BEING university rugby players, we decided to combine our love of sport and learning and developed a complicated rugby concept known as 'tickling'.
At one stage in Lincoln, as captain of the college team, it fell to me to implement this new concept and so I lined up the perfect guinea pig for our experiment.
One of our forwards at the time was a player from deep in Southland farm country, who shall remain anonymous.
Suffice to say he was a tough b*****d, a rugged farmer's son who ploughed a second furrow as a useful amateur boxer. But despite being rugged and talented, the player had a knack of mentally drifting in and out of games, which could make the difference between winning and losing in a tight game.
He was the perfect candidate to be 'tickled'.
So, in the next game, I waited for the first signs that the bloke was drifting off into happy land and immediately went into action. I waited for a scrum and, from behind, landed a sweet left hook to the side of my team-mate's skull.
"Jesus!" screamed the suddenly alert forward. "Which one of you b*****ds punched me in the head?"
"Dunno, mate," I replied, captain-like. "But, to me, it looked like their hooker," pinpointing one of the opposition's key players.
For the next 10 minutes, the player was a like a prototype Trevor Brennan, going clean mad looking for the supposed perpetrator.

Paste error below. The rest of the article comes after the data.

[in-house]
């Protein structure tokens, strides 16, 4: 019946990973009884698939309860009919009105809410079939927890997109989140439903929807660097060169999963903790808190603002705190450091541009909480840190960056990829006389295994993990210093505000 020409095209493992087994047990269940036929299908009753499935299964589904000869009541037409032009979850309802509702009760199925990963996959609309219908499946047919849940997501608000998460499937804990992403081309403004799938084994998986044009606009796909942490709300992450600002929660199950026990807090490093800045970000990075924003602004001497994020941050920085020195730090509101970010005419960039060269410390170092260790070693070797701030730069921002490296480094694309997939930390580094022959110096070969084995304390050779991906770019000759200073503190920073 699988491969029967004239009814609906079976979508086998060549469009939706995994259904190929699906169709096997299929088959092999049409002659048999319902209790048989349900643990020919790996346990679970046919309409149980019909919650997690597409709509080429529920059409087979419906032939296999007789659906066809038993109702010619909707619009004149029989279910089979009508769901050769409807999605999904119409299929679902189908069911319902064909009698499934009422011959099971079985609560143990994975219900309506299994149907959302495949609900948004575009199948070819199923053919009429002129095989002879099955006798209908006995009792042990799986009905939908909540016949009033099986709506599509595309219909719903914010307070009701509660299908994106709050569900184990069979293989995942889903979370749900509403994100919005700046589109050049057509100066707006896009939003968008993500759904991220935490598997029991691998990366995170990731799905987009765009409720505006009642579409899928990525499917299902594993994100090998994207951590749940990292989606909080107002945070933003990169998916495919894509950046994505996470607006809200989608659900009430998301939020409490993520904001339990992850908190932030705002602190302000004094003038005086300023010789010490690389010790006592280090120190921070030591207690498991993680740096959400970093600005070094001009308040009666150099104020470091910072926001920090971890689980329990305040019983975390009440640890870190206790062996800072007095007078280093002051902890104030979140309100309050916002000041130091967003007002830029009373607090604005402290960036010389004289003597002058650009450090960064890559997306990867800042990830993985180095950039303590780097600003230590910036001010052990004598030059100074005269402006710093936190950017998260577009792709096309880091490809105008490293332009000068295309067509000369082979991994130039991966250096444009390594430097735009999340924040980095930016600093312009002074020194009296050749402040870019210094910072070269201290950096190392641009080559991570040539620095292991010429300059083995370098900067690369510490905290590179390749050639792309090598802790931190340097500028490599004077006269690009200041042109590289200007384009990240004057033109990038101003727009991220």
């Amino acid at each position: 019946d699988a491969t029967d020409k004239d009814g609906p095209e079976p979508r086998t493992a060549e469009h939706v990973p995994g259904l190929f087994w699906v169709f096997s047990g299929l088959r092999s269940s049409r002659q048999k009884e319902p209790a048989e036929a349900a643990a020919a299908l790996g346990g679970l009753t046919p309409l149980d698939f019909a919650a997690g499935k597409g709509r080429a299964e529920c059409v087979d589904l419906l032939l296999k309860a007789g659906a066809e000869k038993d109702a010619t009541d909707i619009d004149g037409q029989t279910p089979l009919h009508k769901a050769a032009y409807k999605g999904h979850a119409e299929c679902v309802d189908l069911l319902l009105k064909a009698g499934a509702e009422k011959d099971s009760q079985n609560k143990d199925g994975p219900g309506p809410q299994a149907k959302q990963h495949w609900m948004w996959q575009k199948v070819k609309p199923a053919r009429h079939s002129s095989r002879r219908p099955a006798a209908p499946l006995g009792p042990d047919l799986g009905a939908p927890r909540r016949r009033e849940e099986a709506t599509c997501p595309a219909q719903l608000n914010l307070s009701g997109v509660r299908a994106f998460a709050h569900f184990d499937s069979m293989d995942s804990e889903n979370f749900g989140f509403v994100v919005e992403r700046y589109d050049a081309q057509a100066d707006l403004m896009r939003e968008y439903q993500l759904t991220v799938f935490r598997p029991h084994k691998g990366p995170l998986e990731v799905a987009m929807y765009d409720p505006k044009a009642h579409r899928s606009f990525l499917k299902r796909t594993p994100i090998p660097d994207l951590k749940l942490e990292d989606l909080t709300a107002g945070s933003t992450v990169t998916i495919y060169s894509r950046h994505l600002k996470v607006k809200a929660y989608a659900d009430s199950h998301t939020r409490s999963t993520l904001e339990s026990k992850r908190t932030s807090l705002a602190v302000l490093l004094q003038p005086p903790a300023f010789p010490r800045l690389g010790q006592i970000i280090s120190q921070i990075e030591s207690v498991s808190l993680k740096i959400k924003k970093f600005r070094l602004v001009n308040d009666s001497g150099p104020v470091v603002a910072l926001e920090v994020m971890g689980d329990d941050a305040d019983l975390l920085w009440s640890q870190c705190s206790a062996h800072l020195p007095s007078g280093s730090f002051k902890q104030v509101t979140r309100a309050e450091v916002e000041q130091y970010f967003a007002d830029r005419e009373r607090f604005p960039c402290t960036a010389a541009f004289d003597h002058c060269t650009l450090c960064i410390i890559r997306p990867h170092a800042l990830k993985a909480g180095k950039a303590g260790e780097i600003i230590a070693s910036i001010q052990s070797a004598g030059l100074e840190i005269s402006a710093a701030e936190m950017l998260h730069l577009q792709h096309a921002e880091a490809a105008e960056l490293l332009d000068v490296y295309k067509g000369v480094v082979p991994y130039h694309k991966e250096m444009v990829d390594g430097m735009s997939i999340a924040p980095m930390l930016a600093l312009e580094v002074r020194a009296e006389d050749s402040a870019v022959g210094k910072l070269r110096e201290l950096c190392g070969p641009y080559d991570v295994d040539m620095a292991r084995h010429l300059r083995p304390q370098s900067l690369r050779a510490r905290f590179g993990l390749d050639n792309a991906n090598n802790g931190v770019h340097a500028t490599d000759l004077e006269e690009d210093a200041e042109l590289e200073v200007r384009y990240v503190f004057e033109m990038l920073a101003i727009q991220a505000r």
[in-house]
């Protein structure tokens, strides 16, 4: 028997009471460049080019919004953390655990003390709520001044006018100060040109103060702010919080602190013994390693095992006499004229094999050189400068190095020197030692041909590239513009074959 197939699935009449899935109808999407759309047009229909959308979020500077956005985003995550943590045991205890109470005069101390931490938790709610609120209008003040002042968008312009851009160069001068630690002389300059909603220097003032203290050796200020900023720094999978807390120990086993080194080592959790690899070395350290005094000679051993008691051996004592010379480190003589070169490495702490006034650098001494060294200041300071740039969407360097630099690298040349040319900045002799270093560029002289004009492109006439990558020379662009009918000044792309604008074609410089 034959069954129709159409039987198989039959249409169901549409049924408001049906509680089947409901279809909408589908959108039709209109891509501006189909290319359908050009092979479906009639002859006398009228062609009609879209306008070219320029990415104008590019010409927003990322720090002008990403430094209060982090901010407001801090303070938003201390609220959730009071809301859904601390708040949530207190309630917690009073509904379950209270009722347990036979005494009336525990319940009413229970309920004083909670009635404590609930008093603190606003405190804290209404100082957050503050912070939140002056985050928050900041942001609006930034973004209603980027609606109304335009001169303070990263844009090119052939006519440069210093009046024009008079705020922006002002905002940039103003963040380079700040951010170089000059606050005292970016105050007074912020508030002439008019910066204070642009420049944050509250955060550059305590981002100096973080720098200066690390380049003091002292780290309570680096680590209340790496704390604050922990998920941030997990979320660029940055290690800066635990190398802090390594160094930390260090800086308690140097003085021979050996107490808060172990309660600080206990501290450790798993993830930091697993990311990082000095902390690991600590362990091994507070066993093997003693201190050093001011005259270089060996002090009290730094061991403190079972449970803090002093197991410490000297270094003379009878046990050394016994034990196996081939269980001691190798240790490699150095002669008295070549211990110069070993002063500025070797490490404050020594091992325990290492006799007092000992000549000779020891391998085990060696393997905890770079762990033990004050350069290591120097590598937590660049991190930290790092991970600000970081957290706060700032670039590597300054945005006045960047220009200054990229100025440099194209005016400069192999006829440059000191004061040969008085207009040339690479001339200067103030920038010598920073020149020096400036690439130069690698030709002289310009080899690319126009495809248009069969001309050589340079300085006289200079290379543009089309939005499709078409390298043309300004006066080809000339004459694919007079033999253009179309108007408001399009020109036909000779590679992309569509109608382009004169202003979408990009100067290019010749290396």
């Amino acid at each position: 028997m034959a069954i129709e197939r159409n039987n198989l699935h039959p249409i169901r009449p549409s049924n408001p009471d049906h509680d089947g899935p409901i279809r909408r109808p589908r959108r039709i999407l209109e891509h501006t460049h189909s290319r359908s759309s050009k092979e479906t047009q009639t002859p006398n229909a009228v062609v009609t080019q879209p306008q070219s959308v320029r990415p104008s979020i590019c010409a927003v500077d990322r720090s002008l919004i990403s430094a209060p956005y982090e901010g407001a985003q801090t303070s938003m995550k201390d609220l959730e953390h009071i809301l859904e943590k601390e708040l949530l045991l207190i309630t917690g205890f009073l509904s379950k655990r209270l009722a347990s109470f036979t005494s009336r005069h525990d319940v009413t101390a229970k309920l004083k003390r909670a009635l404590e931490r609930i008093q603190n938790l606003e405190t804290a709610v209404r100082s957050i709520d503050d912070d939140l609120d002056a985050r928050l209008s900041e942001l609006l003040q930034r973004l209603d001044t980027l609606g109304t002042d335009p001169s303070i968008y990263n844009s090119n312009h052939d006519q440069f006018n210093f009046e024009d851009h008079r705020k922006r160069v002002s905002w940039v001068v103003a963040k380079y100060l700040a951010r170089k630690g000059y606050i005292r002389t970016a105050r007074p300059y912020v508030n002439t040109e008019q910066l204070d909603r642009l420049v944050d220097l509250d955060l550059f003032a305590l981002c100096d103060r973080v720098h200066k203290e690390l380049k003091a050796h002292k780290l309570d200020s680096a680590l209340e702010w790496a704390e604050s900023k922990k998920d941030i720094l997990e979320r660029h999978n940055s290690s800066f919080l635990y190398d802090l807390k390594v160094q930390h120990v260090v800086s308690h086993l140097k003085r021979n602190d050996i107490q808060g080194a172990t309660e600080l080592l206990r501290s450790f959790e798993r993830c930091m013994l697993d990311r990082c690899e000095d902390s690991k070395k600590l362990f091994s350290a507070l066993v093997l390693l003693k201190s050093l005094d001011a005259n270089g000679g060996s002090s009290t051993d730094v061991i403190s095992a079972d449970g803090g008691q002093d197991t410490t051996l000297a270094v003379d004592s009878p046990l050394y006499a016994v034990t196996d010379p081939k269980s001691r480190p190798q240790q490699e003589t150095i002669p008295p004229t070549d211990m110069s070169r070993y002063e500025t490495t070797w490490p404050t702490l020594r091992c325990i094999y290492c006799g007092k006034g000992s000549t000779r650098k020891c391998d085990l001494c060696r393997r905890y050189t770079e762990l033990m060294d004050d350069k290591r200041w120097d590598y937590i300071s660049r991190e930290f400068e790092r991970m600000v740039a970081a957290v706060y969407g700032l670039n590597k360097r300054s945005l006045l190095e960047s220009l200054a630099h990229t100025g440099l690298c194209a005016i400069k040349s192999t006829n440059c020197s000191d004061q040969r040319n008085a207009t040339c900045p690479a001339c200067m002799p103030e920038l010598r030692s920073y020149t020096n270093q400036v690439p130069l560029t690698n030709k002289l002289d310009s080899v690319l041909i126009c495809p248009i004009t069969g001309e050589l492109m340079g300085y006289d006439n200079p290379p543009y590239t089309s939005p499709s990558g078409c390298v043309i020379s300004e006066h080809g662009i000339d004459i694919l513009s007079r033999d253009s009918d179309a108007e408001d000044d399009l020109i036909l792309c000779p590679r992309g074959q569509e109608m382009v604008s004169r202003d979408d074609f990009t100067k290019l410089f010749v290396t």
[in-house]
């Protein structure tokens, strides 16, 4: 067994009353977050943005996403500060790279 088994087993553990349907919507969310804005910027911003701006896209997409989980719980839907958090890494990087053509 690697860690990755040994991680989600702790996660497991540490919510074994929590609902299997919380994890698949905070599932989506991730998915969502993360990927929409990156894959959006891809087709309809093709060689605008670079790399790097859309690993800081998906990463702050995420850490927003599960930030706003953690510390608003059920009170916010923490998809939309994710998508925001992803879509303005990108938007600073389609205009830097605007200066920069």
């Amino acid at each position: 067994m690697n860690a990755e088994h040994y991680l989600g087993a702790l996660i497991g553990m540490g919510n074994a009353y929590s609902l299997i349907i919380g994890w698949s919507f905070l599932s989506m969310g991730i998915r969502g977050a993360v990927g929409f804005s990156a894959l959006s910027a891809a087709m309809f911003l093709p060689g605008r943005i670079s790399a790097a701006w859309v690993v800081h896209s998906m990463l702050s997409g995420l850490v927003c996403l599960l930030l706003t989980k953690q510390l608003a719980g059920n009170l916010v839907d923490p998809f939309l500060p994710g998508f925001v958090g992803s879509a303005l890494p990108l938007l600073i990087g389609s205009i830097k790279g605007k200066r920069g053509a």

He climbed up on rucks, ferociously contested every kick-off, tackled like a demon, and, generally, terrorised the opposition.
Then he'd drift off again ...
To get a full match out of him, I probably had to punch him about four times a game. But that presented me with a new problem – I constantly had to come up with new ways of disguising where the blow had come from. And changing the angle of attack sometimes had the undesired result of being too effective: I often connected too sweetly with his face, resulting in the odd black eye or broken nose. At those times, it was best to be behind the guy, not in front.
Luckily for me, he never copped what was going on. At least not while we were team-mates.
Years later, at a team reunion, he confronted me as to why it was that, every time he played with me, he seemed to get injured. The mystery deepened when, after leaving university, he stopped getting injured during rugby games.
My ability to lie to his face evaporated and, in the spirit of comradeship, I confessed to being the culprit behind his woes.
"Mate," I said, "I'm sorry," hoping that we would be able to laugh about it.
After all, it had happened years before. I don't know if he ever forgave me because, almost as soon as my admission of guilt had left my mouth, he went for me and I spent the next hour of our reunion being chased around the car park. I found the kind of speed any All Blacks winger would pay money to have.